VOLbreaks, which operates out of the Jones Center for Leadership and Service, has been providing alternative break trips for UT students for 26 years. Throughout that time, the program has rapidly expanded.
The first VOLbreak trip in 1993 consisted of a journey to Miami, Florida that 37 students participated in, accompanied by faculty and staff. And now, two-and-a-half decades later, VOLbreaks has 20 trips planned for the 2019-2020 school year. Each trip is planned by an individual set of student leaders.
Maria Martinez, coordinator for VolBreaks, explained that alternative breaks are truly designed with the intention of attracting students interested in doing service and studying an important social issue, not those searching for a vacation.
“[Trip leaders] plan [their trips] surrounding social issues that they care about and that they want people to learn about,” Martinez said. “We want [students] to pick [their trip] based on social issues that they care about and that they’re passionate about or that they want to learn more about.”
A great deal of planning has gone into the creation of the upcoming alternative breaks.
“I’m super excited for a lot of them. [The trip leaders] have been really intentional about doing their research and doing needs assessment,” Martinez said.
Mattie Roediger, a sophomore trip leader, explained how she arrived at her decision to plan her trip around affordable housing.
“Understanding the intersectionality of all the different issues that lead up to affordable housing is very interesting,” she said.
Roediger became involved with VOLbreaks last year when her friend Nia Myrthil, a sophomore who is leading the wealth and youth development trip this fall, encouraged her to look into the program.
“I just really love service, so when I heard about this program and what it was about and their dedication to service and leadership, I really was interested, so I went on the fall and spring trips, and I would do it all over again multiple times,” Myrthil said.
With her upcoming fall break trip, Myrthil hopes to gain understanding of the way that income and wage gaps affect the development of youth, with the hope that comprehending the situation will improve adolescents’ futures.
“I think it’s really important to look at the factors that help developing youth as a whole, especially when it comes to wealth in America and the income equality gap. I think that’s very important when it comes to children especially and how they grow up and their future success,” Myrthil said. “I think it’s really important to look at both causes and see how we can better that for the future”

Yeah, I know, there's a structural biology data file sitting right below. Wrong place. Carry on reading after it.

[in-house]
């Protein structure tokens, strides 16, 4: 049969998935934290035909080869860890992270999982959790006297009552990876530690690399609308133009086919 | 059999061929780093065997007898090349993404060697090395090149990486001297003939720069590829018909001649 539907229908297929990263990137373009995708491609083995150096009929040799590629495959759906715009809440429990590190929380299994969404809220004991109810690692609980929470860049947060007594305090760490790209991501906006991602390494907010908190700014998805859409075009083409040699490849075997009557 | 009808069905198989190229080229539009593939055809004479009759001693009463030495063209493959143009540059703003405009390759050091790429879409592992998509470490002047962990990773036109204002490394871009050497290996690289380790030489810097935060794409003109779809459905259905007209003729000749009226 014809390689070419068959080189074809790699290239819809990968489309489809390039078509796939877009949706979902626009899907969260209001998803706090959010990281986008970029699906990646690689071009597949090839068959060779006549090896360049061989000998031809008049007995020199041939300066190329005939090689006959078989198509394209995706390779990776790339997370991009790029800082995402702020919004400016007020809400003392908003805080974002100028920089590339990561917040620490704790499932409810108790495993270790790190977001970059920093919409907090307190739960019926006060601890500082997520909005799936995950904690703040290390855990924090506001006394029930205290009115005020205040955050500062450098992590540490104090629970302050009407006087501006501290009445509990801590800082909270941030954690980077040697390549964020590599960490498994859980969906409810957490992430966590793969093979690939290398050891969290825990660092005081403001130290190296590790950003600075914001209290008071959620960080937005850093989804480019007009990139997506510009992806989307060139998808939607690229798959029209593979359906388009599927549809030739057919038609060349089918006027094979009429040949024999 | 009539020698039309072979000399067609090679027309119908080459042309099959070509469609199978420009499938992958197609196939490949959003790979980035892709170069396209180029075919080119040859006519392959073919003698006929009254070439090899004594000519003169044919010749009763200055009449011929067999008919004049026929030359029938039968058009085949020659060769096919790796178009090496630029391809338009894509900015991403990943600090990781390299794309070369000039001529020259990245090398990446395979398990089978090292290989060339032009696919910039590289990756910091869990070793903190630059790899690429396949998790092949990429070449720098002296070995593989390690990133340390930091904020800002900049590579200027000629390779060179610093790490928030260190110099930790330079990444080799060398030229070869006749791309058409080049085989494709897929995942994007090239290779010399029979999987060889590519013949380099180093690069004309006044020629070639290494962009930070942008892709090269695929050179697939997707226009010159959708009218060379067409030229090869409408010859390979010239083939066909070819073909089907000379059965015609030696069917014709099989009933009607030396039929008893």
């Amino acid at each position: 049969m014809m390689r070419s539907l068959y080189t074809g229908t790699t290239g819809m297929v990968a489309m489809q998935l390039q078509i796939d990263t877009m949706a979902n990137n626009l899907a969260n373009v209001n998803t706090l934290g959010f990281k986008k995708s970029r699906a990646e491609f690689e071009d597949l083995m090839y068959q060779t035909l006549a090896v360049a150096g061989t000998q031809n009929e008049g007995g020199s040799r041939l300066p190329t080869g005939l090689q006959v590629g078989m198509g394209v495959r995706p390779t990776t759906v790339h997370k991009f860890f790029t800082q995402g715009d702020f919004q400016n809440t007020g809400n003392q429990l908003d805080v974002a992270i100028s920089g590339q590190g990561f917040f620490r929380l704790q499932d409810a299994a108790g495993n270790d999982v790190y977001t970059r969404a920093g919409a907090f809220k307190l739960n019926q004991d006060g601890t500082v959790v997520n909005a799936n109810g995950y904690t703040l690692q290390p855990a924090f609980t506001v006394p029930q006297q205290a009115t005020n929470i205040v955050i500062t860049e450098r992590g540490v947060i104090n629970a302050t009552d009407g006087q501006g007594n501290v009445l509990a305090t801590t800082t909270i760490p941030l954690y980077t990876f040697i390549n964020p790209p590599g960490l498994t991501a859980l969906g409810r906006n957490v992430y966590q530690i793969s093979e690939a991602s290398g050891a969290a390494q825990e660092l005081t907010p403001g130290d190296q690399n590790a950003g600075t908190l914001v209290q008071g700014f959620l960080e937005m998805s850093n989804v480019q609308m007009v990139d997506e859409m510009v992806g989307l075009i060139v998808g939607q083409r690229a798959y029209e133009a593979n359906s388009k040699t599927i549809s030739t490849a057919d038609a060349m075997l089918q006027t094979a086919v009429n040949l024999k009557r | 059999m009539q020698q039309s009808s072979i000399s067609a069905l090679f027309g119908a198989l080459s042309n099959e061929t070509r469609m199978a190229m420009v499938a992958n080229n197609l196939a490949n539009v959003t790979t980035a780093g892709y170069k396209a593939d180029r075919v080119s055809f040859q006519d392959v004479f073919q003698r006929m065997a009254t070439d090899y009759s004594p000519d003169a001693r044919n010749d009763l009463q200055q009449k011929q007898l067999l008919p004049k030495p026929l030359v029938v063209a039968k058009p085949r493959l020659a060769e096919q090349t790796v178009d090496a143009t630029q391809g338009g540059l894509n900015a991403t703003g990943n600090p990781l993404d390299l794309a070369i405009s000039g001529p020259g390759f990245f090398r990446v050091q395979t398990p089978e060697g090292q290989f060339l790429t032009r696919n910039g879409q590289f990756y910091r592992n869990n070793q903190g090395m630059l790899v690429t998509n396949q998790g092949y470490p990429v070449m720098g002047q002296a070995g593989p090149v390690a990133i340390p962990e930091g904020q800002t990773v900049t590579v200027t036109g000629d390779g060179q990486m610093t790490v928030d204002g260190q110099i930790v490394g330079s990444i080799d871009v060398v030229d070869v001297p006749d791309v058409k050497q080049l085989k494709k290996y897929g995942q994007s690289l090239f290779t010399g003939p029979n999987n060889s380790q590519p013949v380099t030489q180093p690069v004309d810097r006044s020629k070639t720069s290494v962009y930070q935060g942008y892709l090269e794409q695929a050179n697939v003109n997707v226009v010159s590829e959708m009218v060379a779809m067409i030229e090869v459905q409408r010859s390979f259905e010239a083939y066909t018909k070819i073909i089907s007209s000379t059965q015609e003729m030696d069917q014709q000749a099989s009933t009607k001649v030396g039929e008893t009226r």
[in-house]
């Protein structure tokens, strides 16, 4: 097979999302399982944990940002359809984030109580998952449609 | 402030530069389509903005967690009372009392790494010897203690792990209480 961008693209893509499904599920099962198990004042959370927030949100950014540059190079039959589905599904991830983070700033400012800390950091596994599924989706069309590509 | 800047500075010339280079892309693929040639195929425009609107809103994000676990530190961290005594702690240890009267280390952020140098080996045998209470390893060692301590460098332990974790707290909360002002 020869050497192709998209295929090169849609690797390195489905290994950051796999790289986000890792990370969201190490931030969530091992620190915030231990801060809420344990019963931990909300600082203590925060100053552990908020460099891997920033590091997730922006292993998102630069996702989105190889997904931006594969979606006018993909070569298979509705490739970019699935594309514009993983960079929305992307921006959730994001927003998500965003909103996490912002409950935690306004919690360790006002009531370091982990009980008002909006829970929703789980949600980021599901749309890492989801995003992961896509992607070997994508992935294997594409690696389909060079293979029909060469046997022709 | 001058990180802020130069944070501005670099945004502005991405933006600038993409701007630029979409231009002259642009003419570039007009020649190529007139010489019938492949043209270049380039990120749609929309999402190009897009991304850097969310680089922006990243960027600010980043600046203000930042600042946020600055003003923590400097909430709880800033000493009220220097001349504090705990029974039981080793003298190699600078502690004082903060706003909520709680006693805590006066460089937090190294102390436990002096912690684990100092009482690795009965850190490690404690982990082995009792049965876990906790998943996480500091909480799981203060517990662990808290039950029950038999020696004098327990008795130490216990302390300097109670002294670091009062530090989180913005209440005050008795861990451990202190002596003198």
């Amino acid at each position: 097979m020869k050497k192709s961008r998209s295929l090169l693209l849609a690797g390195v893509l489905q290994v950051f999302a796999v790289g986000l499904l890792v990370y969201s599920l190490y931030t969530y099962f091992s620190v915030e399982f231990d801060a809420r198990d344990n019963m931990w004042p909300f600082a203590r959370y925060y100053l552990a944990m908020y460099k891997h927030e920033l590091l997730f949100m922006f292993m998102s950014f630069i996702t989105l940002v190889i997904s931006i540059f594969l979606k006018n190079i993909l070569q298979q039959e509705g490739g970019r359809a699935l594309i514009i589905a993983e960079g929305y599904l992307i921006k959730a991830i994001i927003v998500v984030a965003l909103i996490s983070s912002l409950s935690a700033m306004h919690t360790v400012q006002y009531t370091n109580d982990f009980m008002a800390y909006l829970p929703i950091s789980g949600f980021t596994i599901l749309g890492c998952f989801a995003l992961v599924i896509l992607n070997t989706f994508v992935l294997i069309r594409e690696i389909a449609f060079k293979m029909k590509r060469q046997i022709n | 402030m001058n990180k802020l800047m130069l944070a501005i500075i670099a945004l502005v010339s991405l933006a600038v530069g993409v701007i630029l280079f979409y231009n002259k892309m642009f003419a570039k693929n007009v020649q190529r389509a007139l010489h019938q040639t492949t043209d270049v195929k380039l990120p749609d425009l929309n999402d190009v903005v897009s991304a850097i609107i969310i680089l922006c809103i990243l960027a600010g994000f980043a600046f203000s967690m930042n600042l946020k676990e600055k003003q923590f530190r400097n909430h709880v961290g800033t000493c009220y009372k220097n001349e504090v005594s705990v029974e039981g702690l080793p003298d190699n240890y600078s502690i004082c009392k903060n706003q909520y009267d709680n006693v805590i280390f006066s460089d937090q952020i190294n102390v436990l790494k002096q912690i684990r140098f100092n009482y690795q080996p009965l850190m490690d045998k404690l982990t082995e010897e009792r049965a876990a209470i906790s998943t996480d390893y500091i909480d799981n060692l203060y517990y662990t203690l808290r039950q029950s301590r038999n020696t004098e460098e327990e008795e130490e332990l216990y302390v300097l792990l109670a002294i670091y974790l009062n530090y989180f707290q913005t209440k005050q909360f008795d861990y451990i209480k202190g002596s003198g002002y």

Roediger stressed that above all, her goal for the students who embark on her trip is to return to Knoxville and share the lessons they learned on VOLbreak.
“I just hope that the participants leave with an understanding of this topic and also learn that you can make an impact and be an active citizen no matter what community you are a part of,” Roediger said.
Myrthil reciprocated the same feelings.
“I really want [the students] to bring it back to Knoxville and bring it back to their communities,” she said.
Nine of VOLbreaks’ upcoming 20 trips are planned for next month’s fall break, and the organization recently held a “lottery night” to determine which students would be attending what trips this fall.
The location of each trip was not revealed to the public in order to ensure that students selected a trip based off of its societal goal instead of its destination; students will be informed about the location of their trip at their first VOLbreak meeting after lottery night.
On Wednesday evening, dozens of interested students arrived at the Student Union, filled out a packet with their information and received a number. Students then gathered in a room and were introduced to the 9 different trips that were available to them; trip leaders and organizers were positioned around the room at individual tables, with colorful posters displaying the subjects of their trips.
And finally, a random number generator was then used to call out students’ numbers. When a student’s number was drawn, they dashed over to the trip of their choosing and signed up. Every time that a number was called out, other students and trip leaders in the room cheered excitedly and applauded.
The lottery system was created to ensure that students were given the option to choose their trip and that trips filled up equally, Martinez explained.
“We give students their first choice of what trip they want to go to — first, second, third choice, but also we make sure that the trips are evenly filling out and things like that,” she said.
Several spots for fall break alternative trips are still open, and VOLbreaks will hold another lottery in the spring for their spring break trips. You can remained informed about the program and lottery dates on the Jones Center’s Instagram page.